Probing cell membrane damage using a molecular rotor probe with membrane-to-nucleus translocation†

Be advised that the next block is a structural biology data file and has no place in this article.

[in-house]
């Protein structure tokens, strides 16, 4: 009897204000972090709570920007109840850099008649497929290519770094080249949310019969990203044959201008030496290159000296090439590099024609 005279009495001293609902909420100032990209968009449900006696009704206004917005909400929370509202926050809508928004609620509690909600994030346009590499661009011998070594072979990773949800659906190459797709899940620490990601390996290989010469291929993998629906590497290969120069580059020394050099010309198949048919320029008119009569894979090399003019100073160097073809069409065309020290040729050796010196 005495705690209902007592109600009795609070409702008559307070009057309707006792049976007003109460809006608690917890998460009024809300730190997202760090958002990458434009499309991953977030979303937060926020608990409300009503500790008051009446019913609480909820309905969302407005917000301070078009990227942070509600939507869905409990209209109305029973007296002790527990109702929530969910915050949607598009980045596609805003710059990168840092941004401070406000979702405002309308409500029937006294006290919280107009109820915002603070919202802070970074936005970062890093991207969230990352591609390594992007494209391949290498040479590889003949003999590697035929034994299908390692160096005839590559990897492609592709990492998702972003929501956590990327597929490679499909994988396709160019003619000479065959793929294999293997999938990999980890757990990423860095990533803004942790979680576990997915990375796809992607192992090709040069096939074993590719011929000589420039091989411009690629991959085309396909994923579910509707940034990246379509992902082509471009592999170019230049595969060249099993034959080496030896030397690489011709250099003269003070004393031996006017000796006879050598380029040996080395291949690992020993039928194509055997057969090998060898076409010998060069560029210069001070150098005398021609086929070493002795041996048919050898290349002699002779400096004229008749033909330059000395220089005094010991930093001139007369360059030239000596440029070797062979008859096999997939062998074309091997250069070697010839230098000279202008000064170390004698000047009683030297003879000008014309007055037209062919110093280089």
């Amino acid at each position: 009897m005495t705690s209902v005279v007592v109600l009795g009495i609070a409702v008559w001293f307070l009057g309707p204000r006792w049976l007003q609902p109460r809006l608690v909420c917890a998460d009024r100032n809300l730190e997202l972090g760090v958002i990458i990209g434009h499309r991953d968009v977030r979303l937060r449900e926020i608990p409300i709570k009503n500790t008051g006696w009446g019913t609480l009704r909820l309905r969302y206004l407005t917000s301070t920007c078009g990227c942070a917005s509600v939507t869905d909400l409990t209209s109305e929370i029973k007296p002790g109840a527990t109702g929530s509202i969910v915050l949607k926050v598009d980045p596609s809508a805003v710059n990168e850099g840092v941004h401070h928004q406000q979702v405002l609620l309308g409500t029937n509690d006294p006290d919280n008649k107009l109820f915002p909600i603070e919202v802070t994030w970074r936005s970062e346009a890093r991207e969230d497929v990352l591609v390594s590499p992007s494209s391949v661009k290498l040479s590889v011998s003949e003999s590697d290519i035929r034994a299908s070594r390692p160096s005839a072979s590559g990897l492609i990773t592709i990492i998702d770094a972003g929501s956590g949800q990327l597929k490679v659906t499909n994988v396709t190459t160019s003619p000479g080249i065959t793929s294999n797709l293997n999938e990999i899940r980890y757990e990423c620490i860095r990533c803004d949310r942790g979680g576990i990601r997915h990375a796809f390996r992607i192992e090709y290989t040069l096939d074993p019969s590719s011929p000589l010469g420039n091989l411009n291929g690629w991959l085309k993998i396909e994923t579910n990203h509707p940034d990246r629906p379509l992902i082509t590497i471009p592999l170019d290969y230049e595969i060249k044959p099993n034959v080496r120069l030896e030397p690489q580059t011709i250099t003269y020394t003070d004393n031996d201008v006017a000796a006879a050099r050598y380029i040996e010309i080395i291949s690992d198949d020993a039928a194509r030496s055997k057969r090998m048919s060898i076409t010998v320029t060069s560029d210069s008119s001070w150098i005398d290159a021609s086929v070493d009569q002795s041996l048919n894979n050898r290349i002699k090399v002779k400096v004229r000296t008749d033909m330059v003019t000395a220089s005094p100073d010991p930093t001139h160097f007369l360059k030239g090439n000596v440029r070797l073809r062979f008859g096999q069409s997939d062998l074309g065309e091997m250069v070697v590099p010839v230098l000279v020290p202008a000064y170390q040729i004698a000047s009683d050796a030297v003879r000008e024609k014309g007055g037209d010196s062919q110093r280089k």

Damage to cell membranes, the outermost protection layer, is fatal to cells. However, precisely monitoring and in situ reporting cell membrane damage is not trivial. Herein, we present a molecular rotor probe, TPAE2, which can effectively bind to DNA and 1,2-dioleoyl-sn-glycero-3-phosphocholine in solution. Due to the light-up imaging characteristics of the molecular rotor, TPAE2 offers ultrafast and wash-free staining of plasma membrane with 160-fold fluorescence “turn-on” and excellent photostability. Once the membrane is damaged, TPAE2 can light-up the nucleus as a signal reporter. The cascade imaging of the cell membrane and nucleus using TPAE2 enabled real-time tracking of the whole process of cell apoptosis. What's more, under irradiation, TPAE2 stained on the cell membrane could penetrate cells rapidly and selectively stain the nucleus, self-reporting the cancer cell ablation process. This is the first example that a single molecule with multiple functions can light up the nucleus as an indication of cell membrane damage. The membrane-to-nucleus translocation strategy opens up a new avenue for the design of membrane damage diagnosis probes for biomedical applications.